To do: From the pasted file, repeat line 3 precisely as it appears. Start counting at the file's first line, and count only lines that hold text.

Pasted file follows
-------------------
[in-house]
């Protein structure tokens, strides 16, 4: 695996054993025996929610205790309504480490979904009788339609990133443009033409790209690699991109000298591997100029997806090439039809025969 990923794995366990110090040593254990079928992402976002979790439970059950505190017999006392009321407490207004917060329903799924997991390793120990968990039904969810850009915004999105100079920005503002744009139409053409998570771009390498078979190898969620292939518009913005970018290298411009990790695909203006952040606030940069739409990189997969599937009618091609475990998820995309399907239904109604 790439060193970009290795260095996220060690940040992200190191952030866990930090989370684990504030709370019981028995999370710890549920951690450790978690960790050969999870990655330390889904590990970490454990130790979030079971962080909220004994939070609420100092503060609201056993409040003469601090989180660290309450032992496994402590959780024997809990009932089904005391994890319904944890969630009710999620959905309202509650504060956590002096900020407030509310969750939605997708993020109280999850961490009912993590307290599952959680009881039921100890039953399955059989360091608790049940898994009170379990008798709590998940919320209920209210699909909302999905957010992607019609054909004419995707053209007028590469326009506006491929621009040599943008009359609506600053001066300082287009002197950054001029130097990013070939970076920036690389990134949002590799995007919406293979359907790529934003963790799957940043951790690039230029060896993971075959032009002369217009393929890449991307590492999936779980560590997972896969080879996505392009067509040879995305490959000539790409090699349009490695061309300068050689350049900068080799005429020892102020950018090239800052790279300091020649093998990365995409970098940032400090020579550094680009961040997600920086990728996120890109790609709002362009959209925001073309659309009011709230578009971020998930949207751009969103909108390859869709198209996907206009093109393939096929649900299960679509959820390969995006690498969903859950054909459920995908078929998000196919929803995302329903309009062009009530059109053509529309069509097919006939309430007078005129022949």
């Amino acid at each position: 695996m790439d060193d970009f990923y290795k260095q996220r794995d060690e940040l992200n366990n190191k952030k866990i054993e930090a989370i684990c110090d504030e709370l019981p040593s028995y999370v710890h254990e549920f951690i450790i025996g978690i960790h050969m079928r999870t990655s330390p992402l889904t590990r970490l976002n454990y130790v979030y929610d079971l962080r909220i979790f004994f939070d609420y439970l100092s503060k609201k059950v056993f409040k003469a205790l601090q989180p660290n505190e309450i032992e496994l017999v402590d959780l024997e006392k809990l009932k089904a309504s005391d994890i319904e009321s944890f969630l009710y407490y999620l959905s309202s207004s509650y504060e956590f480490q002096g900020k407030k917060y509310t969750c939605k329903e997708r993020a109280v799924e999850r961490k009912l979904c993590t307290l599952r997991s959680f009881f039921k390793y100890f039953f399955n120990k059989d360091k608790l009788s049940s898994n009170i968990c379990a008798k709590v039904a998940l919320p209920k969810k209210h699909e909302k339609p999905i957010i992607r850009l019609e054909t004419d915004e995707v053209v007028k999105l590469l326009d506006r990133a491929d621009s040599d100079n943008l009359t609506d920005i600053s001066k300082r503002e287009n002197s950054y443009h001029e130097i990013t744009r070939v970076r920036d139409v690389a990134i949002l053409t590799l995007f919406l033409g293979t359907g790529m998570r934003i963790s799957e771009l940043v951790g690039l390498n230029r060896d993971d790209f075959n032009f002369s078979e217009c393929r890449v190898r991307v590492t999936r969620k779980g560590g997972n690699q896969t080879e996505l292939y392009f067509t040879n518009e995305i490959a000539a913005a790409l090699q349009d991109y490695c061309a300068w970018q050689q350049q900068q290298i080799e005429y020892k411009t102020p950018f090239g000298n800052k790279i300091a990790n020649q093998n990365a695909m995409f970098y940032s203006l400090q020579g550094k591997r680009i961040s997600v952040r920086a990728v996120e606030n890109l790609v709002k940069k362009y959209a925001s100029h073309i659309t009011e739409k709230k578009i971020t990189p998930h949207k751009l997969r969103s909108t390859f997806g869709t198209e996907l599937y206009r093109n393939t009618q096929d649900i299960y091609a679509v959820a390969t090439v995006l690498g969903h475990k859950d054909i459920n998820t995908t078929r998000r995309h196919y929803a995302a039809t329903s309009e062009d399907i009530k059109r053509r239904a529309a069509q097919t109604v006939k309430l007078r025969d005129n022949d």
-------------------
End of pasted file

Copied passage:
């Amino acid at each position: 695996m790439d060193d970009f990923y290795k260095q996220r794995d060690e940040l992200n366990n190191k952030k866990i054993e930090a989370i684990c110090d504030e709370l019981p040593s028995y999370v710890h254990e549920f951690i450790i025996g978690i960790h050969m079928r999870t990655s330390p992402l889904t590990r970490l976002n454990y130790v979030y929610d079971l962080r909220i979790f004994f939070d609420y439970l100092s503060k609201k059950v056993f409040k003469a205790l601090q989180p660290n505190e309450i032992e496994l017999v402590d959780l024997e006392k809990l009932k089904a309504s005391d994890i319904e009321s944890f969630l009710y407490y999620l959905s309202s207004s509650y504060e956590f480490q002096g900020k407030k917060y509310t969750c939605k329903e997708r993020a109280v799924e999850r961490k009912l979904c993590t307290l599952r997991s959680f009881f039921k390793y100890f039953f399955n120990k059989d360091k608790l009788s049940s898994n009170i968990c379990a008798k709590v039904a998940l919320p209920k969810k209210h699909e909302k339609p999905i957010i992607r850009l019609e054909t004419d915004e995707v053209v007028k999105l590469l326009d506006r990133a491929d621009s040599d100079n943008l009359t609506d920005i600053s001066k300082r503002e287009n002197s950054y443009h001029e130097i990013t744009r070939v970076r920036d139409v690389a990134i949002l053409t590799l995007f919406l033409g293979t359907g790529m998570r934003i963790s799957e771009l940043v951790g690039l390498n230029r060896d993971d790209f075959n032009f002369s078979e217009c393929r890449v190898r991307v590492t999936r969620k779980g560590g997972n690699q896969t080879e996505l292939y392009f067509t040879n518009e995305i490959a000539a913005a790409l090699q349009d991109y490695c061309a300068w970018q050689q350049q900068q290298i080799e005429y020892k411009t102020p950018f090239g000298n800052k790279i300091a990790n020649q093998n990365a695909m995409f970098y940032s203006l400090q020579g550094k591997r680009i961040s997600v952040r920086a990728v996120e606030n890109l790609v709002k940069k362009y959209a925001s100029h073309i659309t009011e739409k709230k578009i971020t990189p998930h949207k751009l997969r969103s909108t390859f997806g869709t198209e996907l599937y206009r093109n393939t009618q096929d649900i299960y091609a679509v959820a390969t090439v995006l690498g969903h475990k859950d054909i459920n998820t995908t078929r998000r995309h196919y929803a995302a039809t329903s309009e062009d399907i009530k059109r053509r239904a529309a069509q097919t109604v006939k309430l007078r025969d005129n022949d």